"We're not against these people," said Pat Rojas, a Christian from Evangelical Free Church in California who attended the June festival. "We're only there to help. They have a choice: They can accept Jesus or they can reject Jesus."
Rojas and other Christian evangelists were ejected by security from the festival after accusations that they were harassing and insulting Muslims, police reports said. The evangelists deny they were fomenting trouble.
The Rev. Haytham Abi Haydar, a Christian evangelical convert from Islam with Arabic Alliance Church in Dearborn, said that a Christian group called Acts 17 Apologetics caused the problems at this year's Arab festival.
"They put cameras in their faces and were very antagonistic," Abi Haydar said of the group that produced the controversial video that has drawn almost 1.4 million views on YouTube.
The efforts of Christian groups are often coordinated. Pastor George Saieg of Arabic Christian Perspective, an evangelical group in California, handed out literature at the festival for the past five years. He asked other Christian groups, including Acts 17, to visit metro Detroit this summer.
For six months, Saieg and his group invested time and money preparing for the Arab festival, according to a federal lawsuit filed by the group contending they were banned from distributing Christian literature on the sidewalks.
'Tidal wave of Islam'
The week of the festival, Christian evangelist Josh McDowell proclaimed at Woodside Bible Church in Troy that "the tidal wave of Islam is coming fast and furious, and now is the time to become involved," according to an article in the church newsletter.
The response of Muslims to the missionary efforts varies, Christians said. Many have an open ear.
That includes Ahmad Hammoud, a security guard at the Arab festival. He said he has no problems with an open dialogue about religion, pointing out that Muslims revere Jesus and consider him a prophet.
But, "why do you have to stand there and put down our religion?" Hammoud said, referring to one preacher at the festival. Why not instead "stand on the corner and say, Jesus is a peaceful person. We know he's a peaceful man."
Detroit Free Press
Followers of Jesus are on a mission
Christian groups, mostly evangelical, are flocking to Dearborn in an effort to convert its Muslim population. Here's a look at some of the more active groups:
Arabic Christian Perspective: Based in Anaheim, Calif., and started in 2001, the group does outreach at mosques and Arab festivals. Also known as Ministry to Muslims, it's headed by George Saieg, a pastor. It filed a free-speech lawsuit against the City of Dearborn in June, alleging the city trampled on its right to hand out literature on sidewalks at the Arab International Festival that month.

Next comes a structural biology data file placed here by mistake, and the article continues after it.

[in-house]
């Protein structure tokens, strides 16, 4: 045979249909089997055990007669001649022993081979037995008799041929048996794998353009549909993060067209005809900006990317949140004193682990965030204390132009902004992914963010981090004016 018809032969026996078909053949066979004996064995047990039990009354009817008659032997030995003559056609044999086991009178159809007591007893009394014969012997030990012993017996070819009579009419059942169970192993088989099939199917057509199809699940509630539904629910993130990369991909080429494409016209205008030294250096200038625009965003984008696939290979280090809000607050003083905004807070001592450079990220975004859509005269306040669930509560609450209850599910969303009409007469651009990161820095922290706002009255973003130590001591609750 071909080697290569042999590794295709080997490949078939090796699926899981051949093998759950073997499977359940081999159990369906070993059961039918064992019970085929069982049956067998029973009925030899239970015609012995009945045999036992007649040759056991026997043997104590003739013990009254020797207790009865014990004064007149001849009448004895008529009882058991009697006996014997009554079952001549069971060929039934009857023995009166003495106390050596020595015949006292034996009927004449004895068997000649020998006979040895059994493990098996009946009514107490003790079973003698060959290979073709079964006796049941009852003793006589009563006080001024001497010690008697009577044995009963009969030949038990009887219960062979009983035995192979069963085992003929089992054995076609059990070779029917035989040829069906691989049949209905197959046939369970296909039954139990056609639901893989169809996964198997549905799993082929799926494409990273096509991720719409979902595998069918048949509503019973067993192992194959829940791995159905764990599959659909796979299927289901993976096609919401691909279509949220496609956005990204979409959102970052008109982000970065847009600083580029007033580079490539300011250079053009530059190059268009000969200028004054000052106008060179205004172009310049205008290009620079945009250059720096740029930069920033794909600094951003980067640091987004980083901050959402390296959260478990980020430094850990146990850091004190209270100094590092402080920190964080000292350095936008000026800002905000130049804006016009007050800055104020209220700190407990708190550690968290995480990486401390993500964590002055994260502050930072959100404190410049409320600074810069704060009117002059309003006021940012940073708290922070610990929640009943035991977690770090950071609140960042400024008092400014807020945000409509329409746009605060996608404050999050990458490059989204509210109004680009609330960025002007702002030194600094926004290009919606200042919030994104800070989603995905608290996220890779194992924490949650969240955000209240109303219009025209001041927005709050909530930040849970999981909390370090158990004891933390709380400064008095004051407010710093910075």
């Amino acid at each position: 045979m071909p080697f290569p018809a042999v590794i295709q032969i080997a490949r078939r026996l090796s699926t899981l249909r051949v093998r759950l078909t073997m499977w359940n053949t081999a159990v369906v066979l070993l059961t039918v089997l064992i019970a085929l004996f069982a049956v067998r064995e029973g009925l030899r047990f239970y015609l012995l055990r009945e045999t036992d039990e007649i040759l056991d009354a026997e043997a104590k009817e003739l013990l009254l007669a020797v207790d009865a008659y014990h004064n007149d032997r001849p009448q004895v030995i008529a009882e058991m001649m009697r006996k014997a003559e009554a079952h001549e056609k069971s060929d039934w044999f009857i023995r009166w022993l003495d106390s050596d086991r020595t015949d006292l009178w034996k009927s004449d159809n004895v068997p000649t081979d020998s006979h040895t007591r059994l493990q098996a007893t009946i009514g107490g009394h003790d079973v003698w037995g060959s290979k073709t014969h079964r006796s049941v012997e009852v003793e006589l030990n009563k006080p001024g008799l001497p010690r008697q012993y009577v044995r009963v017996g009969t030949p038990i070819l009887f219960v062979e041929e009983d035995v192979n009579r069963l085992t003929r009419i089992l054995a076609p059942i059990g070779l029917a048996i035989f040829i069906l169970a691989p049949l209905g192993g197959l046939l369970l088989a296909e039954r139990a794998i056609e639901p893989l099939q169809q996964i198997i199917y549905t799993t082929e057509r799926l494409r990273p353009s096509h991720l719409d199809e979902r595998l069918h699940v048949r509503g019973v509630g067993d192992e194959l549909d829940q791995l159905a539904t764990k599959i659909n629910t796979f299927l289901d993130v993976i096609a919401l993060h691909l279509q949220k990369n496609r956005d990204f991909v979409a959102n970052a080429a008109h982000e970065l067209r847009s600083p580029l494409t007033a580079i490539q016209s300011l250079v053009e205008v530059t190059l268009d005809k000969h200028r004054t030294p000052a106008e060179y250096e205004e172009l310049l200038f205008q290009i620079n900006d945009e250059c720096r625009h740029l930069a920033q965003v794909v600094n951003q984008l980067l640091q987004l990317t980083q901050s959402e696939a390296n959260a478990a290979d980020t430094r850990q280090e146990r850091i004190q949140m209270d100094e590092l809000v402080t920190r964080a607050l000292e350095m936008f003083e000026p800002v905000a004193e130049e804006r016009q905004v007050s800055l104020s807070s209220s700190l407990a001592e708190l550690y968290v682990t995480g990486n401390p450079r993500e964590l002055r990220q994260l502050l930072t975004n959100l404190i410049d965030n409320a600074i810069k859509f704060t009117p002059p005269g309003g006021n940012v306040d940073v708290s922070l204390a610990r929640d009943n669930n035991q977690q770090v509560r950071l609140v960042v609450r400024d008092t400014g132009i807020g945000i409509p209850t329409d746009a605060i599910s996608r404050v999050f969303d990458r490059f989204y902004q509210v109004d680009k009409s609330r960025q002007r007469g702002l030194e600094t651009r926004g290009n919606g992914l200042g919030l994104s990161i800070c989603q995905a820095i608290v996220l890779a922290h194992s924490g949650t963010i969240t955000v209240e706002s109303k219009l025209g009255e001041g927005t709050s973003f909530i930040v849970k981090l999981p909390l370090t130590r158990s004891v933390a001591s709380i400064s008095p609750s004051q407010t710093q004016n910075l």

Acts 17 Apologetics: Features ministry work of David Wood, an evangelical from New York, and Nabeel Qureshi, a convert from Islam who lives in Virginia. Visited metro Detroit at the request of Saieg. Produced a controversial video on a dispute at the Arab festival in Dearborn.
Confident Christianity: Based in Houston and headed by Mary Jo Sharp, who helped film the controversial video of the Arab festival. Works with Saieg and Arabic Christian Perspective on debating Muslims.
Josh McDowell Ministries: A native of Michigan, McDowell is a popular Christian evangelist who warned of the "tidal wave of Islam" during a June visit to Michigan. Attended the Arab festival, where he and his assistants handed an Arabic novel to passersby that promoted Christianity.
Arabic Alliance Church: Based in Dearborn, established in 2002. Has run a booth for several years at Arab festival. Headed by the Rev. Haytham Abi Haydar, who criticizes groups such as Acts 17 Apologetics for tactics he says are too confrontational.
Sources: Free Press research
|Posted by Rev. Michael Hakeem on Thursday, March 18, 2010|
Marhaba; Iam a pentecotal minister of Lebanese and Syrian descent. I was raised with my maternal Grandparents as well as my own parents, and picked up on the arabic language, foods, and customs. I love Arabic muslims and have a real concern and burden for them. I would love to develop and outeach ministry to arab muslims, and especially since many churches are not involved or simply have a very wrong misconception about arabic muslims, therfore I say Her am I lord send me.
|Posted by Mouhamad A. Naboulsi on Tuesday, September 15, 2009|
I do not know why would some one travel across the country bypassing thousands if not millions of lost souls in California and Vegas just to come to Michigan and preach to people that already know what he is talking about? Vegas is much closer to LA and is a house of Sin. If these lowlives were not bigots and truly wanted to help people go back to God they would have drove to Vegas, Not flew to Detroit.